Fear not. Headland may not aim for subtlety — she has identified this play, a 2010 off-Broadway hit, as the gluttony-themed entry in her cycle of works inspired by the proverbial Seven Deadly Sins — and her observation that some women have grave self-esteem and body-image issues isn’t exactly new. Still, there’s nothing preachy or cliche in her portrait of decadence, desperation and the switchblade-edged underside of female bonding in “Bachelorette.” That’s obvious from the opening moments of Muse’s production, when Gena and Katie (Laura C. Harris and Jessica Love) barge into the ritzy Manhattan hotel suite, emitting screams of laughter, and proceed to jump on the sofa, litter the floor with corks and ape Jimi Hendrix, using a champagne bottle in lieu of a guitar. (Set designer Deb Booth’s swanky minimalist hotel room, with its severe lines and muted colors, hits the perfect hipper-than-thou note.)
Once the cranky Regan (Dylan Moore) flounces into this nascent bacchanalia, it’s open season for bad-mouthing the absent Becky, whose particular crime, in her friends’ eyes, is that she is plus-size. The sneering at Becky’s girth — like much of the conversation in “Bachelorette” — often comes couched in language that is not quotable here. Fortunately, without playing down the profane, self-justifying, conversational fumbles of her none-too-bright characters, Headland manages to craft dialogue that is propulsive, funny and slyly textured, containing a fair share of zinger ripostes. “You look like a ‘Carrie’-themed parade float,” Gena deadpans when Katie tries on the too-large $15,000 wedding dress.
The play includes some poignant moments, particularly after Regan picks up two guys named Jeff and Joe (Eric Bryant and JD Taylor). When Katie — whose psyche is about as sturdy as the post-iceberg Titanic — makes a pass at Joe, a kindly stoner, the vulnerabilities of both flare into the open. “Don’t you get it, you stupid, f---ing phony?” she wails when he declines to make out with her, on the grounds that she’s overwrought and blotto. “This is what Marilyn Monroe looks like!”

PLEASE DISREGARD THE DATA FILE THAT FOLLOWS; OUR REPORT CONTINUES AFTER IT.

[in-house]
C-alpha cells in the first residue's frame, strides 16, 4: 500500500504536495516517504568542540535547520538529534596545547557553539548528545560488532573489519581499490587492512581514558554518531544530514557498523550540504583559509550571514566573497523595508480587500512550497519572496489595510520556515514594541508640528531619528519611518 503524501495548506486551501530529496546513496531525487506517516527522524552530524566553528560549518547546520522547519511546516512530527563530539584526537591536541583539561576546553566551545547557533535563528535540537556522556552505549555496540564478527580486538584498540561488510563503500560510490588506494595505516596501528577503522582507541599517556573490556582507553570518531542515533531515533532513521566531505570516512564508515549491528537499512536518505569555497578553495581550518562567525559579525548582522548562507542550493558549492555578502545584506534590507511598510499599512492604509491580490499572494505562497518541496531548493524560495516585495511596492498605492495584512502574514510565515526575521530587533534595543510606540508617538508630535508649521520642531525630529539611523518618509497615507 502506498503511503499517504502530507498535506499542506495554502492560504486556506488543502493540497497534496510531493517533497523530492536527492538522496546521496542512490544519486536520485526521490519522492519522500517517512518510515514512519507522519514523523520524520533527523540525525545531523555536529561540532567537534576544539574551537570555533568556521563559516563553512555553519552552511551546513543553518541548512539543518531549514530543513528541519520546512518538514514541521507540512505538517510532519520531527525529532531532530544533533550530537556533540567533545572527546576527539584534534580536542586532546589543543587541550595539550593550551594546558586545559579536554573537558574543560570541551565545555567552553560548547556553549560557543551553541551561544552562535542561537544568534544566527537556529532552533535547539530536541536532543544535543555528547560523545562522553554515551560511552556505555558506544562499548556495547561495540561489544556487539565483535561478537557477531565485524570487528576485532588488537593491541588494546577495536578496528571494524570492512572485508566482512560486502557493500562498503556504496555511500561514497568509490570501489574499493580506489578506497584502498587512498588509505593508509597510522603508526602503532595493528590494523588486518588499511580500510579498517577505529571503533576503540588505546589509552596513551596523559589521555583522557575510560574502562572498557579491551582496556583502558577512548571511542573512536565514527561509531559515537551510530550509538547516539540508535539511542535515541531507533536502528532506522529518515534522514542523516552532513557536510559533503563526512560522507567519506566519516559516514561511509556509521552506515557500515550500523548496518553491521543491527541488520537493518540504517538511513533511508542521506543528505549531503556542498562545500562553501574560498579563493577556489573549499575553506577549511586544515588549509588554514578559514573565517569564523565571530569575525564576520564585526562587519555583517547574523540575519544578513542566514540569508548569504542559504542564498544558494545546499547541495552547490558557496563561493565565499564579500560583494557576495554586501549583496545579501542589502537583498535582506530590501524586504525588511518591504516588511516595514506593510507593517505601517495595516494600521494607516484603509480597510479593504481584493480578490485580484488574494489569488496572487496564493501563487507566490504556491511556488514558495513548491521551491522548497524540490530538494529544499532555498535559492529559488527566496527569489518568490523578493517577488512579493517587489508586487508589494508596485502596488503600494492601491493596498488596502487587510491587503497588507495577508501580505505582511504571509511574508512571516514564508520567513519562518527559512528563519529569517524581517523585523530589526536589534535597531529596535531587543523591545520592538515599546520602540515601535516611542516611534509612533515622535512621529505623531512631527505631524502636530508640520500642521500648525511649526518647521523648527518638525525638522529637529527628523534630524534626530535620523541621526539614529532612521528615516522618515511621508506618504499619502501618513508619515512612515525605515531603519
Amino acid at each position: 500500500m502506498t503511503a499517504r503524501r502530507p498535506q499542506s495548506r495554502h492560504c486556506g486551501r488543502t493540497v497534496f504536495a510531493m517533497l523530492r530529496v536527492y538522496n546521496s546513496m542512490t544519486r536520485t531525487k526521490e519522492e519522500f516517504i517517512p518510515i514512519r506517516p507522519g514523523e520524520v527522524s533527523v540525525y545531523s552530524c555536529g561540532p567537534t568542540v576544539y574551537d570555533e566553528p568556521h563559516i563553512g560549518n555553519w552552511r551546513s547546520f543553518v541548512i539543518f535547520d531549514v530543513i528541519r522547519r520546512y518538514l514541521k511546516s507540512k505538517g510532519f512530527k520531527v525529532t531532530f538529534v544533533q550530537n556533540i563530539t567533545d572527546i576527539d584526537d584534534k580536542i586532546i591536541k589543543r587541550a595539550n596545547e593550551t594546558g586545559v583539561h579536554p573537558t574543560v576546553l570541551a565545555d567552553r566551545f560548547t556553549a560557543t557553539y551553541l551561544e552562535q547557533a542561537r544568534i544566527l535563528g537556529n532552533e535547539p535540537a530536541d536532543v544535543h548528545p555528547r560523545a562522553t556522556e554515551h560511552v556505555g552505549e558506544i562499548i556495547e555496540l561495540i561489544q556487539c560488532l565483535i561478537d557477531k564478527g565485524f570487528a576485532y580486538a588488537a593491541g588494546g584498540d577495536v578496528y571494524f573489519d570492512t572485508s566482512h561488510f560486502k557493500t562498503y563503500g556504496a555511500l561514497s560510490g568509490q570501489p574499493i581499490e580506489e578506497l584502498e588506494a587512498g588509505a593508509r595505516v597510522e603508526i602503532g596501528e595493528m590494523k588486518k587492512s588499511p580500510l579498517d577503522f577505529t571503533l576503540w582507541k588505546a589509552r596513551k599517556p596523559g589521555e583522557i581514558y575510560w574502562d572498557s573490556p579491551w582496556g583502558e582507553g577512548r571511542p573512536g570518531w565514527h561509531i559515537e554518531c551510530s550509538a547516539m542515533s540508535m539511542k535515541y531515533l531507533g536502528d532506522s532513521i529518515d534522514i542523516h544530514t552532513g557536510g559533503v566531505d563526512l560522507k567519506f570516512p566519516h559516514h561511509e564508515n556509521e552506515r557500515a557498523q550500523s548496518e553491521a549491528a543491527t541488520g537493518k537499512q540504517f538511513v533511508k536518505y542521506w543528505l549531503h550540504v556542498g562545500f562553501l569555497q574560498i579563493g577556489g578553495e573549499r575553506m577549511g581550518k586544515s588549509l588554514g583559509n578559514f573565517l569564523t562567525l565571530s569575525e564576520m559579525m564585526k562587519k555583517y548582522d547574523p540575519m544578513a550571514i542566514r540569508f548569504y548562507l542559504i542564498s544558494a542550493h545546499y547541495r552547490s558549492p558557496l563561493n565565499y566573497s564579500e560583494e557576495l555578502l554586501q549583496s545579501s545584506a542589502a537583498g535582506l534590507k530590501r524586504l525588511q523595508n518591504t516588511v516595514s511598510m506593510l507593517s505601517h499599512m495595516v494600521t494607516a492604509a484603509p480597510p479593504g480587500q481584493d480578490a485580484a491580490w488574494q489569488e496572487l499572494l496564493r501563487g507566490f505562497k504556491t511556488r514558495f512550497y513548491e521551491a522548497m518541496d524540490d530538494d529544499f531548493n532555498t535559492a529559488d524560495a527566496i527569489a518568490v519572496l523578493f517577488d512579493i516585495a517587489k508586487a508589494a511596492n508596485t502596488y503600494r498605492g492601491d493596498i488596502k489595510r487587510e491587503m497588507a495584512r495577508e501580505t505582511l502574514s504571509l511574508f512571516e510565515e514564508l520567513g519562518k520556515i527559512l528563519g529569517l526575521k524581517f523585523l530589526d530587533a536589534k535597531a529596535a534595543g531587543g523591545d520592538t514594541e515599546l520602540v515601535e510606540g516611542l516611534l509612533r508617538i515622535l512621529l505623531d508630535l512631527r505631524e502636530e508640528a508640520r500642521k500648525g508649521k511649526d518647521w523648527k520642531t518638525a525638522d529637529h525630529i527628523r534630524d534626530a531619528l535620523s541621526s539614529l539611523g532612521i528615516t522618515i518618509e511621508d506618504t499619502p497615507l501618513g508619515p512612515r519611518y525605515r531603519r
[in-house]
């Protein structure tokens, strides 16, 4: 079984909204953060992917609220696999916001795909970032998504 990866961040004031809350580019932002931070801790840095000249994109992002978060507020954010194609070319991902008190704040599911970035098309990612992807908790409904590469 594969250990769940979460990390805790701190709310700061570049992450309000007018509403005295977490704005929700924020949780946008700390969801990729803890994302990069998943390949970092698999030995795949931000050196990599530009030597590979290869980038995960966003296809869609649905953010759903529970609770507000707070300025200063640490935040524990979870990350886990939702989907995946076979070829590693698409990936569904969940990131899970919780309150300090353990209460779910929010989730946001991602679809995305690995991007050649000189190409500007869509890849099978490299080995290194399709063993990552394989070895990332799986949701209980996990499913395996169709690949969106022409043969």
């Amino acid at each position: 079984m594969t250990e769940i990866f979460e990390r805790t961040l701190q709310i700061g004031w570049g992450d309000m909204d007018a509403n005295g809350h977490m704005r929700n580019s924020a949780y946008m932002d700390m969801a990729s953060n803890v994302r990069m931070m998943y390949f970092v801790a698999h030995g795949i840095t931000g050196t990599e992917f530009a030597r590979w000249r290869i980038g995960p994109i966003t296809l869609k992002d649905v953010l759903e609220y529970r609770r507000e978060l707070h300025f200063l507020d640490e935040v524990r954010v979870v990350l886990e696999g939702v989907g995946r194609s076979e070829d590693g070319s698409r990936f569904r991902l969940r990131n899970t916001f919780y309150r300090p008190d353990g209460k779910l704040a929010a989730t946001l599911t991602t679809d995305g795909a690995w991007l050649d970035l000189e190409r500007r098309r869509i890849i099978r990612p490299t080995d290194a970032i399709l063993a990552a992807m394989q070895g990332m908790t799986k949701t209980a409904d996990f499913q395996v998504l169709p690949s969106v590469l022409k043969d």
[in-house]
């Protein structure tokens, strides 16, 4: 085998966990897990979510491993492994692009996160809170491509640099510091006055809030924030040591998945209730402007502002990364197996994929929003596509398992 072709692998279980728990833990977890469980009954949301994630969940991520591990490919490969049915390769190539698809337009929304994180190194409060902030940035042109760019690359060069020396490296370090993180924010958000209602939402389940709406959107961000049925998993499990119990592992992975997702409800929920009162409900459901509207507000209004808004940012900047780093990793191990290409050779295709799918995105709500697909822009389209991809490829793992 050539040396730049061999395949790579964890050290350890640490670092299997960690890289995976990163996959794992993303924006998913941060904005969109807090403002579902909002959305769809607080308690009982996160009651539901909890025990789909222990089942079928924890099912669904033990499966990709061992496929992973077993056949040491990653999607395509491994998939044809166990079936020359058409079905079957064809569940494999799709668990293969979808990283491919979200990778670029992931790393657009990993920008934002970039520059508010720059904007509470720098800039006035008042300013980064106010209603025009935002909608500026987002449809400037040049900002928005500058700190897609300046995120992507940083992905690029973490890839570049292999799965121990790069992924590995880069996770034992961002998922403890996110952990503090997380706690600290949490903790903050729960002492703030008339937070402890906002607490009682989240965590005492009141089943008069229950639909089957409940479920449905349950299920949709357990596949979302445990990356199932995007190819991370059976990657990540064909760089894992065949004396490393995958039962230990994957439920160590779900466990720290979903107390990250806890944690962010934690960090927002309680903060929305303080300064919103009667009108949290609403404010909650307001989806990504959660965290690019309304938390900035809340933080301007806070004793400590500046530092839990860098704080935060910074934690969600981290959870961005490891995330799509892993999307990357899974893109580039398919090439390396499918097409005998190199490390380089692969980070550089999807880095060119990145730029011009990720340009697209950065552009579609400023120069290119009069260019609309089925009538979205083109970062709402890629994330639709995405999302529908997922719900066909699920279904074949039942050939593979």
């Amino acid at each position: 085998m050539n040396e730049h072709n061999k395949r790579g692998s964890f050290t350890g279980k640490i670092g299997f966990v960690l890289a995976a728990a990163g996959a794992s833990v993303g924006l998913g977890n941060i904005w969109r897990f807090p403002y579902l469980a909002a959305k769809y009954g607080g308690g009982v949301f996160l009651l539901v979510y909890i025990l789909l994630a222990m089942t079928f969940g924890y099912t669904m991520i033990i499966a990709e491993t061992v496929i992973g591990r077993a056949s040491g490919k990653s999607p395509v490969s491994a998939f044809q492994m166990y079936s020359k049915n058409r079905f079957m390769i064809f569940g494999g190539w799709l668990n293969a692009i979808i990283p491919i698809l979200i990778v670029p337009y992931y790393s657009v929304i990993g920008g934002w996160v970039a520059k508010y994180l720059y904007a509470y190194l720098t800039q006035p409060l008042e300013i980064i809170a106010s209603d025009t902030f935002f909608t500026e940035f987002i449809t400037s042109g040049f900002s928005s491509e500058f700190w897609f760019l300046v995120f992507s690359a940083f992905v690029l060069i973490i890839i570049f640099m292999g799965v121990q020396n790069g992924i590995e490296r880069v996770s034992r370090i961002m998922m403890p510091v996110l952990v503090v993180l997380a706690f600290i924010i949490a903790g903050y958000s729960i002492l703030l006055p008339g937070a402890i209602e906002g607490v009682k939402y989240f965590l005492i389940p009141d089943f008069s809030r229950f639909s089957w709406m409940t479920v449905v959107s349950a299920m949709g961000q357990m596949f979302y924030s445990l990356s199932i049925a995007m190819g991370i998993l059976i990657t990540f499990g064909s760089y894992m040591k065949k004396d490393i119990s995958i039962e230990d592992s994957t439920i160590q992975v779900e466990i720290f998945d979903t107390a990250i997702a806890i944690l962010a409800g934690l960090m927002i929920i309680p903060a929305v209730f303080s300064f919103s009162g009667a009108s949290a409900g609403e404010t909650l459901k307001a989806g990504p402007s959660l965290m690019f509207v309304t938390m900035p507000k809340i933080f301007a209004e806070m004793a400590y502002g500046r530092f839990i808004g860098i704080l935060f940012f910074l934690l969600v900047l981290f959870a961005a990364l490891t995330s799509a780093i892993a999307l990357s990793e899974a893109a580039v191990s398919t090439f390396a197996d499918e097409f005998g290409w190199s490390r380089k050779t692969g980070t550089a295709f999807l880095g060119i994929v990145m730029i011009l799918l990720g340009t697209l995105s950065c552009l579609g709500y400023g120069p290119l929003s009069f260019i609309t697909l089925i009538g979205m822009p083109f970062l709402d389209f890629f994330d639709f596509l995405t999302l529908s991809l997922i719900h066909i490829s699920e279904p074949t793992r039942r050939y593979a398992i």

Love taps expertly into Katie’s despair and frailty, and Taylor exudes a spot-on nerdy hesitancy as the slow-talking Joe. Eric Bryant aces the smarmy egoism of Joe’s sidekick Jeff — who, in a one of the show’s quirkiest moments, proves he can discourse knowledgeably on President Harry Truman’s role at the 1945 Potsdam conference.
Moore’s Regan is suitably abrasive, solipsistic and insecure, but somehow this pivotal character comes across as less interesting than basket-case Katie. She’s even less interesting than Harris’s Gena, who can veer in a moment from agitated to teary to furious as she paces around in leggings, a slinky tunic and high-heeled gladiator sandals. (Jennifer Moeller devised the character-appropriate costumes.)
As written by Headland, “Bachelorette” doesn’t build as much as it might: The characters’ self-destructive energies are too obvious from the start. But you’re inclined to forget this flaw when the comedy reaches its barbed ending: a glimpse of human weakness and cruelty that’s as skillfully positioned as a cyanide-laced sugar rose on the top of a wedding cake.
Wren is a freelance writer.
by Leslye Headland. Directed by David Muse; lighting, Michael Lincoln; sound, Neil McFadden. 90 minutes. Through July 1 at Studio Theatre, 1501 14th Street NW. Call 202-332-3300 or visit www.studiotheatre.org.